4. The first one was the simplest, and I liked it best. None of them gave me much about what the story contained, and I wouldn’t buy any of them because of “cover appeal.” None had any. LOL

    • LOL – I still have a hankering after the Spanish cover – but I am very surprised at how many books by quite famous authors have really average or substandard covers:).

  5. What a variety of styles and themes do these covers have. The first four give me a totally different feel and I wouldn’t have guessed it was sci-fi, but the last cover does make me think it’s sci-fi. Do the dandelions have something to do with the book? Or is that just a play on the title? The dandelions do seem to pop up on two of the covers.

    • No… the dandelions don’t seem have anything to do with the stories, as far as I can tell. I read this collection a VERY long time ago and I don’t recall dandelions…

  6. I honestly thought you had a typo for that third cover. 2014? Wha? But retro is in, so I shouldn’t be surprised. I also like how the plug on the front has a weird backhanded tone…”he’s known for bizarre plots.” Not amazing, or captivating, or thrilling. Bizarre. A…questionable word choice. And what kind of face IS that? Bah! What *I* would like to see, now in a snooty mood, would be the 1950s dandelion seeds of Cover 1 slowly transform into stars as they shrink into the background. Get some spacey seeds, yeah!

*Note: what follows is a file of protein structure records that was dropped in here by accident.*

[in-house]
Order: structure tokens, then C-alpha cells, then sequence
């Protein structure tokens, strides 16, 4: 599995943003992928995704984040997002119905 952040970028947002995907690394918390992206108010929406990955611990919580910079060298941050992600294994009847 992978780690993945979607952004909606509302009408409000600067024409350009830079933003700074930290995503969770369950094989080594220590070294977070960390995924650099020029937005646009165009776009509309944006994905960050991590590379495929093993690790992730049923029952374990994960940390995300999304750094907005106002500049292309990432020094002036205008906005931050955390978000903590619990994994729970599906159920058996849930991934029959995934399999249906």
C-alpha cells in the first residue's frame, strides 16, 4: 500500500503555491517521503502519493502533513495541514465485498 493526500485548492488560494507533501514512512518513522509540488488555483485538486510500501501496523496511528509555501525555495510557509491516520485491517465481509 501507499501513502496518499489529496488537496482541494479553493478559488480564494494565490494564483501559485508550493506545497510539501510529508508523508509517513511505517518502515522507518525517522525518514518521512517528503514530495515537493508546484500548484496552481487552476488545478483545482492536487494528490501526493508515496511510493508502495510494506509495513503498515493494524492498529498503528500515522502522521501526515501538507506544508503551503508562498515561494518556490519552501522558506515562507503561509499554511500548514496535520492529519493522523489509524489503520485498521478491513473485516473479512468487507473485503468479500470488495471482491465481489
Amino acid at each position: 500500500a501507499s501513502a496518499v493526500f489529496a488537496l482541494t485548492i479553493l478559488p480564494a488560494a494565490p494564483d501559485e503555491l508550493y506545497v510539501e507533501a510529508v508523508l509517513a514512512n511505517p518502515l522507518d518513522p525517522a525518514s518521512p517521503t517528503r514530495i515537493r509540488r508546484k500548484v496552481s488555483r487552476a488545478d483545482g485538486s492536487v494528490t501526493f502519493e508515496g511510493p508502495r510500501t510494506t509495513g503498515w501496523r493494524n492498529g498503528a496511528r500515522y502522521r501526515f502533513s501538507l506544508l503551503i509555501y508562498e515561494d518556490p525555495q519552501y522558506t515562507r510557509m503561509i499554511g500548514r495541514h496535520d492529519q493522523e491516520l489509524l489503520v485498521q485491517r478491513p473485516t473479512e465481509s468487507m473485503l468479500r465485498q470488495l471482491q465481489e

I need more coffee….

    • And in actual fact, I don’t think his plots are particularly bizarre – I’ve always been very struck by his matter-of-fact style and how much it packs a punch… But there you go – what do I know?? Yes – none of them really do the author justice, do they?
      Make that two coffees…

  7. I LOVE these cover features!! It’s just GREAT to contrast several covers for the same book!! And you ALWAYS do such a FABULOUS job, too, Sara!! 🙂

    I’m DEFINITELY with you on this one! My favorite cover is also the 1988 Penguin cover. The Spanish edition is a close second for me, as well, although this one doesn’t look very “science fictiony” to me, lol. I know which artist is featured, too — it’s Joan Miró, a Spanish artist from the Catalan area. He’s not one of my favorites, but I do think this is a striking cover.

    GREAT post, Sara!! LOVE these cover posts!! HUGS!!!! ❤ ❤ ❤ 🙂 🙂 🙂

  8. Hmmm, I think I have to go with the spaceship as well! I like to know my book’s genre by the cover, or at least to have an inkling :).
    Oh dear, your third book is coming! I’d better get on the ball and read your second one- I’ve been looking forward to it, but it seems like I’d just recovered from Christmas and then it was Easter! 🙂

    • Yes – I really agree regarding the cover giving strong clues about the genre:).

      You have a few months’ grace before Breathing Space hits the shelves. And I know what you mean about the year – I’m still sure that at least half of March rolled under the fridge..

  9. I think the first one is the best – “classic” but with a twist. The second one looks interesting, but it lacks contrast, and the two following… Well, I think they’re just plain ugly. The last isn’t bad, but it feels generic, with a contemporary military aircraft brushed up to look like a spacecraft.